20.In spite of that, some States of the Federation set forth in their operational routines the exam of corpus delicti ad cautelam with the purpose of ensuring physical integrity to the imprisoned persons, as well as of protecting the police officers themselves from further charges.
21.With resolution No. 213/2015of the CNJ, that created the custody hearings, the practice was institutionalized based on the provision that, during the hearing, the judge shall “VII – verify if the exam of corpus delicti was carried out, determining that it shall be carried out in cases in which: a) the exam was not carried out; b) the records are insufficient; c) the argument of torture and mistreatment refers to a moment after the exam was carried out; d) the exam was carried out in the presence of a police officer, and the provision of CNJ Recommendation No. 49/2014as to the formulation of requirements to the expert shall be strictly observed.”
22.Under Brazilian law, the organization of the police forces and of the public security system is incumbent upon the States and of the Federal District. The Federal Government is not responsible for legislating on this matter. Nevertheless, Law No. 12,030 was enacted in 2009, which “provides for official expert examinations and other provisions” and establishes that “During the official expert examination of criminal nature, technical, scientific, and functional autonomy is ensured, and public sector recruitment examination and specific education are required to the granting of the position of official expert.”
23.According to diagnosis of criminal expert examination in the country published by the MJSP in 2013,this activity was performed in 14 states. Brazil has been working strongly in order to strengthen the criminal expert examinations. The diagnosis itself is an initiative in this regard, aimed at “improving the quality of investments” made by the Federal Government in the area, based on a better understanding of its organization and demands. In addition to investments in equipment and trainings of expert examination professionals, for the first time Brazil has established general guidelines for the most common expert examinations performed for verification of violent crimes upon publication by the MJSP, in 2013, of the “Standard Operating Procedure – criminal expert examination.”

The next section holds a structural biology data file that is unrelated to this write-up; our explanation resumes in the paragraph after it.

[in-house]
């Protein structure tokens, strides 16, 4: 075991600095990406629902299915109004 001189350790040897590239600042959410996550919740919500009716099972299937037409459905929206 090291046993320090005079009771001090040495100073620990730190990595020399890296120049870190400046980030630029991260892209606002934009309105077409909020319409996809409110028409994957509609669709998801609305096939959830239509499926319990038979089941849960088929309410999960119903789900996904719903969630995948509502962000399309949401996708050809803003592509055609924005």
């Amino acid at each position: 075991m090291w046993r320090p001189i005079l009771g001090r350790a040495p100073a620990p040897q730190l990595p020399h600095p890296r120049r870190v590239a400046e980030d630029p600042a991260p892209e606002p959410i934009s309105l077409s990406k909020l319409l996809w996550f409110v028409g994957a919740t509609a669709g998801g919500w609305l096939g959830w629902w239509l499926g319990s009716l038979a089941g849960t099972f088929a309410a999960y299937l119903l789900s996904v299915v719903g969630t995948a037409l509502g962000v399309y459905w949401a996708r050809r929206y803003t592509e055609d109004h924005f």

Reply to paragraph 5 of the list of issues
24.Law 12,847/2013 provides a clear framework for an improved human rights public policy aimed at fighting serious violations in detention facilities.
25.The law created the National System to Prevent and Combat Torture, through which the Brazilian State consolidates the establishment of a network of national and local players favoring integration of actions to prevent and combat torture. The network makes easier the exchange of good practices; adopting measures to implement recommendations made in the scope of the National Mechanism; negotiation of solutions to issues on deprivation of liberty submitted to international organizations; among other actions.
26.The first meeting of the National System to Prevent and Combat Torture, attended by members of bodies and institutions forming the SNPCT, was held on August 27, 2015. During the meeting, an ordinance approving the Joinder Agreement of the State and District Committees and Mechanisms to Prevent and Combat Torture to join the National System to Prevent and Combat Torture was issued, as well as a booklet titled “Monitoring of places of detention: a practical guide” (“Monitoramento de locais de detenção: um guia prático”).
27.The National Committee to Prevent and Combat Torture – CNPCT is a collegiate body composed of representatives from the Federal Executive Branch and civil society. Its purpose is to prevent and combat torture and other cruel, inhuman, or degrading treatment or punishment. In addition to work with the MNPCT, the Committee receives reports from the Mechanism, participates in meetings with local officials during visits, and works for the implementation of recommendations. The CNPCT has worked on recommendations intended for custody hearings; the importance of respecting parameters established by the Istanbul Protocol and the Brazilian Protocol of Forensics Expertise in the assessment of crimes of torture; the privatization of assets in the penitentiary system; and the inspection role of the Public Defender’s Office and other agencies dedicated to the defense of the rights of teenagers in social and educational facilities.
28.One of the main duties of the MNPCT, established in 2013, is to carry out inspections in those facilities. Therefore, in 2016, the Mechanism approved a resolution setting rules for visits in correctional facilities, social and educational facilities, police stations, psychiatric hospitals. The rules cover the preparation process, including a required survey of information on the state that shall receive a mission from the Mechanism; detailing the mission phases; indicating methodological steps for the visit. They also set standards for the preparation of reports. The MNPCT’s resolution presents guidelines and procedures aimed at providing more transparency, consistency, and credibility to the work developed by this body. Its work is further detailed in the answer to question 42 in this report.